From a Taekwondo (or any classical Korean style, like Tang Soo Do or Hwa Rang Do, etc) perspective, the same applies as it does for Japanese styles, but there is more thought about why these styles use the covered fist, and here also, the same greetings myth is spread about. Its forms go back no further than 1955, so, one might consider the mindset back in 1955 when the forms were being drawn up. (Ok, give or take a few years; it didn't happen over night). Why would the Koreans implement such a movement that is not culturally relevant, at a time when they were desperately trying to re-Koreanize their culture when they became liberated from the Japanese? Why would they adopt any cultural influence from Japanese martial arts? (Answer: because they were probably never taught properly by their Japanese instructors, most of whom did not hold many Koreans in any regard as they were seen as an imperialized culture, who themselves were never held in very high regard by the Okinawans). The Koreans simply used what they borrowed from their Japanese style influences, and if any sort of greeting or existential symbolism was adopted into the Korean forms, it was because that was all they knew. This we know from reading the Kukkiwon textbook or General Choi's encyclopedia, and there, such is not covered at all. If it was a deliberate decision to remove the practical aspects of covered fist and change the meaning to something like a greeting, then, besides copping out on technique, they will have short-changed self-defense instruction. And further, they'd have documented this in their respective tomes. As it is, such is left primarily undiscussed.

Debunking lesson #1: Culturally confused greeting

When we perform a kata, it seems well established that the student bows to the instructor, or to the judges, and then begins the kata. But why do so with another culturally-confused greeting? This makes sense to everyone? That is like greeting your boss every morning with "Good morning! Bon jour!"

Debunking lesson #2: Greeting the enemy

As to the symbolism of greeting both the instructor/judge and the enemy, I say, no one ever greets their adversary. Or thanks them. That happens in the movies, but not in real life. There are millions of fights on YouTube alone, high school fights, gang fights, riots, CCTV prison fights, street fights, sibling fights, grannies duking it out over coupons in the express lane, kids duking it out over an ice cream cone, ad nauseum. Not a single one shows either combatant showing any sort of respectful courtesy before the pugilistic activity begins. (Have I seen all said millions of videos? No. Still looking though.) Maybe my not having seen an example of two otherwise angry combatants mutually respecting one another which makes this is a myth is a logical fallacy?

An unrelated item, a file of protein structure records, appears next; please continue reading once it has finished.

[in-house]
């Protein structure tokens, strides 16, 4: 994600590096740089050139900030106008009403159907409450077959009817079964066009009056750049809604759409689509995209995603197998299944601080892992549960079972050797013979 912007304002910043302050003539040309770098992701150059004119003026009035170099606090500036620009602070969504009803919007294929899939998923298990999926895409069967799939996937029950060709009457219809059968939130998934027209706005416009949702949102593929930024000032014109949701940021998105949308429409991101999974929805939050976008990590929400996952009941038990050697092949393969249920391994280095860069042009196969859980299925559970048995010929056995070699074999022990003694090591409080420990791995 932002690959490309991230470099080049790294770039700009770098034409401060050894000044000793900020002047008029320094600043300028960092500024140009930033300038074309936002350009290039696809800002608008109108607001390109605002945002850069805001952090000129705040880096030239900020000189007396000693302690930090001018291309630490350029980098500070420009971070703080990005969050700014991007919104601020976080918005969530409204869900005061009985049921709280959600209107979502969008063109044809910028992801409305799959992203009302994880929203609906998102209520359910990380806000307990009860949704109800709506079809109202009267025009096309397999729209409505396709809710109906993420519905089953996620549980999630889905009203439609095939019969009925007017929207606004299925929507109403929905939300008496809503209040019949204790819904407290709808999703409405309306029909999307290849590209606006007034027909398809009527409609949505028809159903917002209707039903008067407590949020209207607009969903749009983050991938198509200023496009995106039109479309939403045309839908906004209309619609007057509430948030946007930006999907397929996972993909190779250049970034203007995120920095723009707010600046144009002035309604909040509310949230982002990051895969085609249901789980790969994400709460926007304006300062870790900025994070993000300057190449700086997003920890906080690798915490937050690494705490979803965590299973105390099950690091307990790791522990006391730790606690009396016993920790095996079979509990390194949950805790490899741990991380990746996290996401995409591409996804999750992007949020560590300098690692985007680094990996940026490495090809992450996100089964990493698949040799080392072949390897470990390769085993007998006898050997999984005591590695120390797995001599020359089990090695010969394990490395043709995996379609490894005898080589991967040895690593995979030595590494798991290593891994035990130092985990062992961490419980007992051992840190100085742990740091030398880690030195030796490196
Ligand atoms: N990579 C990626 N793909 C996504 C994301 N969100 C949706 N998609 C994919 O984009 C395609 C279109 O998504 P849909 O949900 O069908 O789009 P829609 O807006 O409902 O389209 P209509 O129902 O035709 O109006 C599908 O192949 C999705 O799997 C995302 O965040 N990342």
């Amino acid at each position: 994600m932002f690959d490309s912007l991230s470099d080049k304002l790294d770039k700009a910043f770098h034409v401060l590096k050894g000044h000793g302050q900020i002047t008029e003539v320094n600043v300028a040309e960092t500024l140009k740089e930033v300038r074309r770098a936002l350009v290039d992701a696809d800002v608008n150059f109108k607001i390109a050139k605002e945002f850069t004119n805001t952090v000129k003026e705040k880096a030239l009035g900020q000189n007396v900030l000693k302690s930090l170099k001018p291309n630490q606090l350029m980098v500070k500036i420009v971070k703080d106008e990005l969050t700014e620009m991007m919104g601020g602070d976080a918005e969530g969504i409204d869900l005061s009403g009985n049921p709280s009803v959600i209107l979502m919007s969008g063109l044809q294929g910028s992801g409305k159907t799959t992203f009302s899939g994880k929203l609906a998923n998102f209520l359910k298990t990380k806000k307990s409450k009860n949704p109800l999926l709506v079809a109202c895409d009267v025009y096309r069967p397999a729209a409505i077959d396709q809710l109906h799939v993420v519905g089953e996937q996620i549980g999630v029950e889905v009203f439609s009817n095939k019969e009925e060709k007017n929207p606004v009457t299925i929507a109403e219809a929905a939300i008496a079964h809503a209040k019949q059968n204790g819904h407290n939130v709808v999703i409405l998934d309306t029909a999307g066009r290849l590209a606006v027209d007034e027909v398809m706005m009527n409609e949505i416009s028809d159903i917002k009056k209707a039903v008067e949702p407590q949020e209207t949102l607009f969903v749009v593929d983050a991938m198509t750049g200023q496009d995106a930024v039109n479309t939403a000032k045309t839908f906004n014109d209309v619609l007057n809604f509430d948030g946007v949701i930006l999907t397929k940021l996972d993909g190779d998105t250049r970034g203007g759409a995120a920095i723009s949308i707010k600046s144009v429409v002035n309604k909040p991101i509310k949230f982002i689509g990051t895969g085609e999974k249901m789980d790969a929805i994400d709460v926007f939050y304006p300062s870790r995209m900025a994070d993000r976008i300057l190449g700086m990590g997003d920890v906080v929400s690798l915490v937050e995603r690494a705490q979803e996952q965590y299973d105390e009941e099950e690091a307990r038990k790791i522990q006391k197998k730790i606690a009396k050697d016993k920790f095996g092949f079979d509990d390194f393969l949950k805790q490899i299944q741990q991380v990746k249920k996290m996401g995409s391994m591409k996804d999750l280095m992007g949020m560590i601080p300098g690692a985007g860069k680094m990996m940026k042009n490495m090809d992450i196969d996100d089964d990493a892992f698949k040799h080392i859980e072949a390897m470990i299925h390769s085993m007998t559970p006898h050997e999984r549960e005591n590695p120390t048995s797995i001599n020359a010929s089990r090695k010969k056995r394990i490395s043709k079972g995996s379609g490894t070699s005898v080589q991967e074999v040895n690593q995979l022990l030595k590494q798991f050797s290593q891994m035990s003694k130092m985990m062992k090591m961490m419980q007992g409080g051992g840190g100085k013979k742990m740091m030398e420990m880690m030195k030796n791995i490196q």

Perhaps, the adversary is respected, much like we respect a venomous snake's ability to kill us. We do not greet the snake, we do not thank the snake for its... whatever it is we're supposed to be thanking it for. We do not throw up a symbol of war and peace at it. We leave the damned thing alone!

And when leaving the damned thing alone doesn't work, that is where the system of kata sort of takes over. Greetings, dialog, turning the other cheek, tact, diplomacy - all of that has failed. We now have to defend ourselves from great bodily harm. We do not bow to the enemy, nor do we issue a symbol of culturally-dependent meaning to our adversary. If so, we could justifiably replace it all with a "Yo, sup!" with a pinky and index finger pointed at the shoulder. Or maybe we cut it back a little, and use the less formal Chinese method of fist and rigid hand. It's a greeting, right? And that means, women use the right hand to cover the left fist, right? Or did they tell you about that little detail? Because that IS the greeting protocol, yes? Yep, I'm going down this road:

Debunking lesson #3: Men vs women vs friends vs enemy vs funerals

Here's the primer: Men cover their right fist with the left hand; women do the opposite and cover left with right. They do this in formal settings when things are normal.

But there's more: It's considered a sign of anger (some say akin to "flipping the bird") when a man covers left with right, and when a woman covers right with left. Unless, of course, they are all at a funeral, at which, the protocol to greet is the same as if in anger when not at a funeral (so men politely cover left with right, and women cover right with left...) Ok, Asian society has a lot of strange protocols. Question is, which one would the kata be following?

Does your sensei allow you to change hands based on whether you are a man making a polite greeting, a woman making a polite greeting, a man saying "screw you", a woman saying "screw you", or either of you exhibiting a funeral rite? (I suspect not the latter. Just going out on a limb here, but it seems reasonable to dismiss this case.)

Debunking lesson #4: Smile!

And what about the facial expression: aren't you taught never to show emotion? Why would you offer a polite greeting without smiling? Why would you give a neutral facial expression while telling someone to have sex with himself? Why would you remain silent while making a polite greeting, telling someone to kiss off, or expressing regret at the loss of their loved one?